- Brendan wanted to work on getting to Bandit14, which was roughly where I was up to at the time. Furthermore, he was stuck on Natas11 which it appears that many others including me are bottlenecked by. I believe this is probably due to the steep learning curve that Natas11 presents, as it requires you to perform multiple operations, including reversing a string which is XOR encrypted.
- Jason has been working on his reflection.
- He is working on an exploited XVWA web server image. Apparently, it is an extremely vulnerable web application. He is following a walkthrough of this in order to train himself to recognise certain vulnerabilities so that he is able to do it by himself in the future.
- He is also been using Hydra which has proved to be a challenge for him.
On Wednesday (20/02/19) we had our 2nd free-for-all discussion. This one was with Oliver, Ian, Andy and me:
- When asked what his greatest discover had been this week, he mentioned how interesting he had found using Beef was. I agreed with him, as I had found that demonstration quite engaging and insightful on how many web browser attacks can be performed.
- Oliver was also working on a Dutch VM called Fristileaks. He had said that it was quite easy to get a user but escalating privileges proved to be a challenge. His friend David had sent him a document with some useful commands for achieving this. I feel like this would be quite useful, as I have found it to be quite difficult to enumerate after having user credentials.
- Ian has been working on the APointB website and believes he has found some interesting things. He has found that the website using Wordpress and thinks that there might be an XSS vulnerability on the login page.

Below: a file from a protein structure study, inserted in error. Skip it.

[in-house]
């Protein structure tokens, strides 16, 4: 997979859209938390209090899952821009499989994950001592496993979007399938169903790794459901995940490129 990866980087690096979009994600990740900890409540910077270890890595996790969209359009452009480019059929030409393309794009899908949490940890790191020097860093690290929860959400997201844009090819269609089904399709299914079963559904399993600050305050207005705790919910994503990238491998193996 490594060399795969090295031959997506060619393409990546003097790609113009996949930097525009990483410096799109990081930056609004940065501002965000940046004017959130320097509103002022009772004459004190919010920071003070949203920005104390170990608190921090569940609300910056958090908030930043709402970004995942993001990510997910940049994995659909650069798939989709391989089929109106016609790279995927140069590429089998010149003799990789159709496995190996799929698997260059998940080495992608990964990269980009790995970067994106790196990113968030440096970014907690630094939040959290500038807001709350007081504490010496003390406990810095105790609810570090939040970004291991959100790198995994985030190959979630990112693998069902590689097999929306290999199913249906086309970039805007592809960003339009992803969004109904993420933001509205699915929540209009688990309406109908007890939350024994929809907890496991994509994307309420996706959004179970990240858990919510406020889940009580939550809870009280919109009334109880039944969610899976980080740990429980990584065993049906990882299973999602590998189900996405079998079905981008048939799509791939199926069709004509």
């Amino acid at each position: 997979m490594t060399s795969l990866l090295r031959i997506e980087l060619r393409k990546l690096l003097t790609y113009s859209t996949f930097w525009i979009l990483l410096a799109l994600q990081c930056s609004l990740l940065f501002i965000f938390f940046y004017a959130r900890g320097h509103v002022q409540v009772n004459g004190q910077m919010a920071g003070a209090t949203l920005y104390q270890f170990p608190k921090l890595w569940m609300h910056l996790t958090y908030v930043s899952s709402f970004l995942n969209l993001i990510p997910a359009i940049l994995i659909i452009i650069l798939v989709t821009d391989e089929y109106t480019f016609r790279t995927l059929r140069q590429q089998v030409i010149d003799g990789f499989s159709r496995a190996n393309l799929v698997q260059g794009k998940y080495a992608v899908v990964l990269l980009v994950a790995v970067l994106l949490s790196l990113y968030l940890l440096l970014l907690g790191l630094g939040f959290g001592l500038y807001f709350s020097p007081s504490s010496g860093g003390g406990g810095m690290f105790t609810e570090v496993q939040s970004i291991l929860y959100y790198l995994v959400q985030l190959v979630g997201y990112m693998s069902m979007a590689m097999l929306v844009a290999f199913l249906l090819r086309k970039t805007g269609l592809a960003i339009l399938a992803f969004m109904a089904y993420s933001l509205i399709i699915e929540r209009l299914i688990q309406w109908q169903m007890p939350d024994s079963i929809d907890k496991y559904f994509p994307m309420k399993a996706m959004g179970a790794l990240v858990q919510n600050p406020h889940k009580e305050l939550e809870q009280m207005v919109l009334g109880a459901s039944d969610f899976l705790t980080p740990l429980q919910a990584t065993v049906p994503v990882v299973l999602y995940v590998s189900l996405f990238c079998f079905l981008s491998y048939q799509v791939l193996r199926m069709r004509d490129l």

- He did Hack the Box Curling. He recommends to try that one as it is fairly beginner friendly. It starts off with Natas 1 and 2. He got root on that machine. However, he got into some rabbit holes and tried things that he thought should work but obviously didn’t. Looking back on my experiences, I can empathize with that and understand that it’s good to start looking down other paths earlier on.
Team work and Collaboration
Last week, I mentioned that I did not have a whole of collaboration with my team mates The Bare Minimum Bandits. This week, as we worked on the presentation together, we had a lot more involvement and collaboration with each other. We worked well as a team and were able to allocate tasks fairly and with an even amount of workload. This was achieved by some of us undertaking to do the demo, whilst other members researched and presented their findings. Overall, I’m satisfied with how we worked as a team in order to spread out the load evenly.
Tryhackme Mr Robot – Writeup
Firstly, I ran ifconfig to see that the point-to-point VPN connection was up. I then have to enumerate some vulnerabilities in order to find potentially exploits. I run nmap -Pn -sV to see which ports are open for the host.
As it turns out, port 80 http is open which means that there is likely a website running on the host. It turns out there is, and it is a terminal looking application. I try /files which does not give me a directory, but gives me a Wordpress page not found.
I then perform a nmap -sV <"ip address"> to enumerate some possible vulnerabilities. This provides me with some interesting possibilities. The first is that there is a /robots.txt file which I have learn often is a good place to start for useful information. The second is that I can confirm that it is a Wordpress site which has an admin login /wp-login.php.
By going to robots.txt, I am able to find the first secret inside key-1-of-3.txt. There is also a file fsocity.dic which I am not sure how to use at this stage.
As I am familiar with wpscan from Darsh’s tutorial on Monday, I decide to perform a scan.